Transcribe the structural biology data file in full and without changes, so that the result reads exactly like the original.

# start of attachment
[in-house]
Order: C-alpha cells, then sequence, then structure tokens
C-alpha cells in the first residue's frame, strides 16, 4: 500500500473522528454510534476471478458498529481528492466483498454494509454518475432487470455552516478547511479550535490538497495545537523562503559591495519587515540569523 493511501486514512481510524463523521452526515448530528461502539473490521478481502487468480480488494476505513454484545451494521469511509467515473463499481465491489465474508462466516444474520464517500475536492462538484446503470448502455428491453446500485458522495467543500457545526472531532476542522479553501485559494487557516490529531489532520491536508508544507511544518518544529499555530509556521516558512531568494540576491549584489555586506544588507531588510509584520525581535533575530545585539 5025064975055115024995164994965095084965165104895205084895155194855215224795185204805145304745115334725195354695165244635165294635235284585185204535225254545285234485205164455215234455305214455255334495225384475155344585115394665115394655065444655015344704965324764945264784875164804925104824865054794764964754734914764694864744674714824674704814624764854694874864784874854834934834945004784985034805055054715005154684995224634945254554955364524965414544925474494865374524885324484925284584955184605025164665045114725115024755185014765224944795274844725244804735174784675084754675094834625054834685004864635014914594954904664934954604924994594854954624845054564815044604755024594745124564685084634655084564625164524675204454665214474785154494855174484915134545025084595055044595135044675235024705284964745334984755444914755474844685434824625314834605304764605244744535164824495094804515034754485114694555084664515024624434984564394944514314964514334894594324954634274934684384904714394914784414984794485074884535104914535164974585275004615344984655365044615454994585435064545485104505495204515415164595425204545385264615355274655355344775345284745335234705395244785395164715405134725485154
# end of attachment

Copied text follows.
[in-house]
Order: C-alpha cells, then sequence, then structure tokens
C-alpha cells in the first residue's frame, strides 16, 4: 500500500473522528454510534476471478458498529481528492466483498454494509454518475432487470455552516478547511479550535490538497495545537523562503559591495519587515540569523 493511501486514512481510524463523521452526515448530528461502539473490521478481502487468480480488494476505513454484545451494521469511509467515473463499481465491489465474508462466516444474520464517500475536492462538484446503470448502455428491453446500485458522495467543500457545526472531532476542522479553501485559494487557516490529531489532520491536508508544507511544518518544529499555530509556521516558512531568494540576491549584489555586506544588507531588510509584520525581535533575530545585539 5025064975055115024995164994965095084965165104895205084895155194855215224795185204805145304745115334725195354695165244635165294635235284585185204535225254545285234485205164455215234455305214455255334495225384475155344585115394665115394655065444655015344704965324764945264784875164804925104824865054794764964754734914764694864744674714824674704814624764854694874864784874854834934834945004784985034805055054715005154684995224634945254554955364524965414544925474494865374524885324484925284584955184605025164665045114725115024755185014765224944795274844725244804735174784675084754675094834625054834685004864635014914594954904664934954604924994594854954624845054564815044604755024594745124564685084634655084564625164524675204454665214474785154494855174484915134545025084595055044595135044675235024705284964745334984755444914755474844685434824625314834605304764605244744535164824495094804515034754485114694555084664515024624434984564394944514314964514334894594324954634274934684384904714394914784414984794485074884535104914535164974585275004615344984655365044615454994585435064545485104505495204515415164595425204545385264615355274655355344775345284745335234705395244785395164715405134725485154